Why the Sumerian gods in particular? “It’s just an example … a good point to go from. Sumerian people were an extremely complex, diverse civilisation. We were taught in schools that we are the only intelligent civilisation to ever exist and it went from, you know, ‘cave men’ to us and that’s the only existence there’s ever been … that’s not true [laughs]. This earth is actually millions of years old and they keep discovering more and more proof of ancient civilisations, ancient societies … so that’s where the Sumerians come in. This is something that at one point was considered ‘mythology’, like Greek mythology or something, now it’s proven to be really, legitimate people who were historical beings. I mean, unfortunately people in power, people who have the power have the ability to change history, make history be whatever they want it to be … by making it illegal to talk about it, making a taboo, they erase the historical value of what … things were …now your average person doesn’t really know what these amazing things were there for … they’re there, they’re an anomaly to the world, but only because somebody has at some point erased history, they erased what that was about, I’m sure for their own gain.”

Do you think the separation of people from the earth that sustains them has created these problems? “Yes I absolutely do, I think that absolutely people have a relationship to the planet, its natural, this is … everything that we need, the water… we need water… if we don’t have water we don’t survive… air … if we don’t have air, we don’t survive … vegetation … if we don’t have some source of food, vegetation, animals, things like that, we don’t survive. I think that … science was the one to coin the phrase, to call it an eco-system, and that’s what it is. Self feeding, self serving and I definitely think that we’re part of that, and I definitely think that … when you get so many people on the planet, like we have, the separation only gets larger. I think that at one point when there were less people per square mile and people didn’t move as fast… when the world moved slower people were much more at one with the world around them. People still struggled … every single time had its difficulties but it seems to me as we separate further from nature and live in more and more concrete, it seems like the earth itself starts to become more begrudged and unstable. There’s a system there, its alive … we’re alive … and I think one affects the other for sure.”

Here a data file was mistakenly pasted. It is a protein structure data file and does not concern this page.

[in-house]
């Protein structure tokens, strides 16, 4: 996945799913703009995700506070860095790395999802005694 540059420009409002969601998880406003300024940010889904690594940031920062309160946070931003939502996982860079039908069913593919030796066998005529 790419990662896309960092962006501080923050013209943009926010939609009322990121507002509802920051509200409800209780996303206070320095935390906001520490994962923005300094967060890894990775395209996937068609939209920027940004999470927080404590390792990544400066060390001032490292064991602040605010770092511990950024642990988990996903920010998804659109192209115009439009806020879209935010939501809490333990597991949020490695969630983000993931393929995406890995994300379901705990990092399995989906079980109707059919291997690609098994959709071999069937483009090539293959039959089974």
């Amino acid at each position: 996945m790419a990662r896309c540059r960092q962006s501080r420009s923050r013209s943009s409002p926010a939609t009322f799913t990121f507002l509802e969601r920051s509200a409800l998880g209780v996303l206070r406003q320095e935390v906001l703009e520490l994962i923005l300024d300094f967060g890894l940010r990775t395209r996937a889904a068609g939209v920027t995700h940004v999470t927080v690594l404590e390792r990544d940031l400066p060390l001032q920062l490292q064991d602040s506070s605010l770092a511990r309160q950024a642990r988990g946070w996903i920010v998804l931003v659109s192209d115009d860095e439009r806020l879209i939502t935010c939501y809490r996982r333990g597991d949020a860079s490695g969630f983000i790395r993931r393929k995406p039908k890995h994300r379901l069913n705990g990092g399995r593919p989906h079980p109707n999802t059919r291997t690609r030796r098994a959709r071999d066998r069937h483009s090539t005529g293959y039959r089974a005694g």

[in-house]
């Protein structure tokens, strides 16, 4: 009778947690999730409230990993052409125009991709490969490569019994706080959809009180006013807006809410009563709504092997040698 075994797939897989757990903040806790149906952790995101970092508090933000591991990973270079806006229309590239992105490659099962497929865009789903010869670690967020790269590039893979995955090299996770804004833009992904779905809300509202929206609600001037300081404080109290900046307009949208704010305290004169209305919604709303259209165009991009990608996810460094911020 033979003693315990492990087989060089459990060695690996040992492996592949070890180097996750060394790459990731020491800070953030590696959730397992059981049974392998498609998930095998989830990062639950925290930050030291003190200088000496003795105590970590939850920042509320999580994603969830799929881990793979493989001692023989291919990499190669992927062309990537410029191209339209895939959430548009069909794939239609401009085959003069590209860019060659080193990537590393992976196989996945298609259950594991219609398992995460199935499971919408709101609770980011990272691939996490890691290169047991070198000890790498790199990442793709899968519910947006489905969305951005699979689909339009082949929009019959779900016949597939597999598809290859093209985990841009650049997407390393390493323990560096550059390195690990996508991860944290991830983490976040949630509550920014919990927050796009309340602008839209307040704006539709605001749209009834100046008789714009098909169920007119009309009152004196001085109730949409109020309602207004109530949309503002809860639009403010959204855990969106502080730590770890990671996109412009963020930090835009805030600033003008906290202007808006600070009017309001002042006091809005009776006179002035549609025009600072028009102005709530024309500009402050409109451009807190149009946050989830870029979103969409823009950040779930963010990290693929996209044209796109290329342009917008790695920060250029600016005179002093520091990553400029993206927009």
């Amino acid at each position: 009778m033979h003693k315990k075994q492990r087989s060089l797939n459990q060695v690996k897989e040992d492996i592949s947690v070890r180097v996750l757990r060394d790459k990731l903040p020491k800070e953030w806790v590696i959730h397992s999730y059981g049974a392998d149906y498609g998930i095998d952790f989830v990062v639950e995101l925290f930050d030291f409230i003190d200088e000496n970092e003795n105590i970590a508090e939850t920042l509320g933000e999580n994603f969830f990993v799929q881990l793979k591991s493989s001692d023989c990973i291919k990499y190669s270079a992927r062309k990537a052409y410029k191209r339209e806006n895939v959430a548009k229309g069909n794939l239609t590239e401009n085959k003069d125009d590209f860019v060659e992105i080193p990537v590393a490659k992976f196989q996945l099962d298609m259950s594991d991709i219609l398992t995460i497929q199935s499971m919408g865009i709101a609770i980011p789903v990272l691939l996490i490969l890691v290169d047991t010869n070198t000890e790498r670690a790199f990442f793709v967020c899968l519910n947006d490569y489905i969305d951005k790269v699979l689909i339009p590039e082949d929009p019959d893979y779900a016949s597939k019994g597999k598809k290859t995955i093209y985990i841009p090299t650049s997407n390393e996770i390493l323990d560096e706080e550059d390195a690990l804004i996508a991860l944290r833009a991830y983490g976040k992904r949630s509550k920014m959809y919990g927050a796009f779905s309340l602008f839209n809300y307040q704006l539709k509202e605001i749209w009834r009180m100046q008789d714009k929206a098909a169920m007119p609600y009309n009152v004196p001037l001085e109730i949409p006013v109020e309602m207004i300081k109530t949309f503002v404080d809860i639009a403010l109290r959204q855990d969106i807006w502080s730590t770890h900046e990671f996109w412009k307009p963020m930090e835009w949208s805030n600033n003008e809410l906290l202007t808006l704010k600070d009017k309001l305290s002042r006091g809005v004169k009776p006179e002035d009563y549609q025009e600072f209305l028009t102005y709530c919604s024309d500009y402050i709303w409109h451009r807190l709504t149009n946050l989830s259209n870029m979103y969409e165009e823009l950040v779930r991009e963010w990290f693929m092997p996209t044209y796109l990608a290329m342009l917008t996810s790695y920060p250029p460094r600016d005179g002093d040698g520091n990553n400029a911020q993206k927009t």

Kingdoms Disdained is out now via Silver Linings Music.